Katrin Kogman-Appel

Research output: Chapter in Book/Report/Conference proceedingChapterpeer-review


This chapter surveys medieval works of art made, commissioned, and consumed by Jews in the Middle East and Europe. Instead of presenting the material along a timeline, it approaches the material thematically and discusses synagogues and liturgical works within communal contexts, works of art (such as Passover haggadot) used within the private sphere, illuminated Bible used by scholars. It concludes with a section about scribes and artists. The main focus of the chapter is on the observation that Jews shared the visual cultures of the societies they dwelled within and, at the same time, established a variety of patterns to cope with these cultures, to partake in them, to avoid their religious messages and to create their own pictorial idioms. It discusses issues of patronage, religious mentality, reception, the manifold functions of works of art, and cultural interaction. The remains of the art and architecture of the Jewish minorities are embedded in the social and cultural history of those who produced and used them and brings to life aspects of their religious identities of which the written word offers but a partial image.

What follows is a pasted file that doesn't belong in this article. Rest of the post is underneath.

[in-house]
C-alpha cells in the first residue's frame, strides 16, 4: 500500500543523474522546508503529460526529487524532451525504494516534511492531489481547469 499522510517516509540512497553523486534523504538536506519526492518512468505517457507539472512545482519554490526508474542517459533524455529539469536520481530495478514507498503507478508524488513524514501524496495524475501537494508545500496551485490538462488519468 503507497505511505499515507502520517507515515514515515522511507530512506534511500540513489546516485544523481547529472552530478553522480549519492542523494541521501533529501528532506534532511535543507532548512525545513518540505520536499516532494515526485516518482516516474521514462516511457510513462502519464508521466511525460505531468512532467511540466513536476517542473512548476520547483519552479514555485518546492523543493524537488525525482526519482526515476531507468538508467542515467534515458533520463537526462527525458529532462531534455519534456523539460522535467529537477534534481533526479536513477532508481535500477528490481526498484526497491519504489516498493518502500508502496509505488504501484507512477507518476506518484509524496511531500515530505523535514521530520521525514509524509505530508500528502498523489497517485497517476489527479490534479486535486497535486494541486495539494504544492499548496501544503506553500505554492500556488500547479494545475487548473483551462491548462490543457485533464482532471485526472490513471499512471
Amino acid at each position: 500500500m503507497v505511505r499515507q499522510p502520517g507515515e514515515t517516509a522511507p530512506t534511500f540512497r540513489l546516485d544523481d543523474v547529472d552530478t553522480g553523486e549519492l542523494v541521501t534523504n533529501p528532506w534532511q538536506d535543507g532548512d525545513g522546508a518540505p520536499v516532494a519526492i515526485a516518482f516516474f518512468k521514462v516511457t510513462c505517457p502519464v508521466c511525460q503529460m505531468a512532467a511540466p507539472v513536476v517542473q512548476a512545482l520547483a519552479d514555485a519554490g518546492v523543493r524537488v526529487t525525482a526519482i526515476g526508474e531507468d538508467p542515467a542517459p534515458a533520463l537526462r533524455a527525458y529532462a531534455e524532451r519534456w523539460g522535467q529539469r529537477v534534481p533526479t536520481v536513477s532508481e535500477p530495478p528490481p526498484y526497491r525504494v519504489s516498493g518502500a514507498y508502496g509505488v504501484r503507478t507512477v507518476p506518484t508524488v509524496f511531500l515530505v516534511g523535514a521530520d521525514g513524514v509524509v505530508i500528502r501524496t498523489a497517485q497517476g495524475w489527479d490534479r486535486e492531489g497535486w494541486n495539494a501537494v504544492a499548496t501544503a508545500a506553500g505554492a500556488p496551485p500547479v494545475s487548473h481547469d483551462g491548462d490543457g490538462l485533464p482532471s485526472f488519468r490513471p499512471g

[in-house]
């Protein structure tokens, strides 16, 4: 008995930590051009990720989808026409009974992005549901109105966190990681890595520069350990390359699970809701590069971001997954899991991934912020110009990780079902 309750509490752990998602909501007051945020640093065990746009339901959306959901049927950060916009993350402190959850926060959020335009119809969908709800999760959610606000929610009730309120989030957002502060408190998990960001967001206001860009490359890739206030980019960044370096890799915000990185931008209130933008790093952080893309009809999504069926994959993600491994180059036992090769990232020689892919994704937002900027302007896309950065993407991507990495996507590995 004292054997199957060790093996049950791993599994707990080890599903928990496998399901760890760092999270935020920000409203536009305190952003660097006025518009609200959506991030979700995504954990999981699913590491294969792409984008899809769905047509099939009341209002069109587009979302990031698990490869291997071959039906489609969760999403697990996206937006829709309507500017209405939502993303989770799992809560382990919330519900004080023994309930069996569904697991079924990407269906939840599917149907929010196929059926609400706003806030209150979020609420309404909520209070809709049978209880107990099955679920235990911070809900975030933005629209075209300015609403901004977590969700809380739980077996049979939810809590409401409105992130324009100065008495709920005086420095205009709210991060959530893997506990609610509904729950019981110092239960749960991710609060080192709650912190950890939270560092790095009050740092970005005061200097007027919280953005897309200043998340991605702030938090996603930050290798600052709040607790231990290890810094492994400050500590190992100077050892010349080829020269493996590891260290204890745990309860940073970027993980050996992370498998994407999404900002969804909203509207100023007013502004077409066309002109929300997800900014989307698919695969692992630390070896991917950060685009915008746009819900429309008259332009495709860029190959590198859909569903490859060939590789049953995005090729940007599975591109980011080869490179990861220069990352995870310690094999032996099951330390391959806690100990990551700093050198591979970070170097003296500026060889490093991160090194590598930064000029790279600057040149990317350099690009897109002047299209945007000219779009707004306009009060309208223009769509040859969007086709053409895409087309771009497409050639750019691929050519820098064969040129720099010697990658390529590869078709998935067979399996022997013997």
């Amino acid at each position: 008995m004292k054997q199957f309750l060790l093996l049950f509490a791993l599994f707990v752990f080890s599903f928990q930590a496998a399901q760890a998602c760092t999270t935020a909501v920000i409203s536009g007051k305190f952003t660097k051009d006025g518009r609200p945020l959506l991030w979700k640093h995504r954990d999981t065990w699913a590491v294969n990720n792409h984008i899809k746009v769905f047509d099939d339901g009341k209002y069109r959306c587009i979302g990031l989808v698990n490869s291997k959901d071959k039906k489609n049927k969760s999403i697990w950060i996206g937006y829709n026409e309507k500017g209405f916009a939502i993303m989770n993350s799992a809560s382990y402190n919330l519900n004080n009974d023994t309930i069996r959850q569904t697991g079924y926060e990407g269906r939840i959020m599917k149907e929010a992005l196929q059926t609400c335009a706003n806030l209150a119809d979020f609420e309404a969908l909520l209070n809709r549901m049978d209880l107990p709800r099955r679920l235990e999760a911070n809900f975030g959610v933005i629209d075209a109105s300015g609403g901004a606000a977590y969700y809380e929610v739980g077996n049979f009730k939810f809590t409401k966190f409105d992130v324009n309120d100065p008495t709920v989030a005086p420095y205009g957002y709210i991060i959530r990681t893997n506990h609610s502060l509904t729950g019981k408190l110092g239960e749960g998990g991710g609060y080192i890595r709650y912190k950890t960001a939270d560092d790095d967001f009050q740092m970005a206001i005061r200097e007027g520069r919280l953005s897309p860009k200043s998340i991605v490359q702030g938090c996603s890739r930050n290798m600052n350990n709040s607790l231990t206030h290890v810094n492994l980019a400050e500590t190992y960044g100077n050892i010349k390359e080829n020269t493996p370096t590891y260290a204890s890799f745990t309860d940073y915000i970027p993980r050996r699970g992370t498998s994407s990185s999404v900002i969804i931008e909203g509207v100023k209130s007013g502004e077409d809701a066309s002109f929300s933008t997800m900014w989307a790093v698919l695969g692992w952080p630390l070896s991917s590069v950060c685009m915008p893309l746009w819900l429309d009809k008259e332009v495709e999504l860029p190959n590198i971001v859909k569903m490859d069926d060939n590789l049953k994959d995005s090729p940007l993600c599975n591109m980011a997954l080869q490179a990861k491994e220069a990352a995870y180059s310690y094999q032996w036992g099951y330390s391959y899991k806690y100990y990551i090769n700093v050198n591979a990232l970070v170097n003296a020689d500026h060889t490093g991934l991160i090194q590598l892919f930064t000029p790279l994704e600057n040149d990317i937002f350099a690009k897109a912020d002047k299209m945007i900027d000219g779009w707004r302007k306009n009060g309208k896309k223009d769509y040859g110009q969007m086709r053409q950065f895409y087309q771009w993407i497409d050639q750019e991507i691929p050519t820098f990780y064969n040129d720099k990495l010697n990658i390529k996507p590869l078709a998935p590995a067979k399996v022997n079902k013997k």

Original languageEnglish
Title of host publicationThe Cambridge History of Judaism
Subtitle of host publicationVolume VI: The Middle Ages: The Christian World
PublisherCambridge University Press
Number of pages22
ISBN (Electronic)9781139048880
ISBN (Print)9780521517249
StatePublished - 1 Jan 2018
Externally publishedYes

ASJC Scopus subject areas

  • General Arts and Humanities


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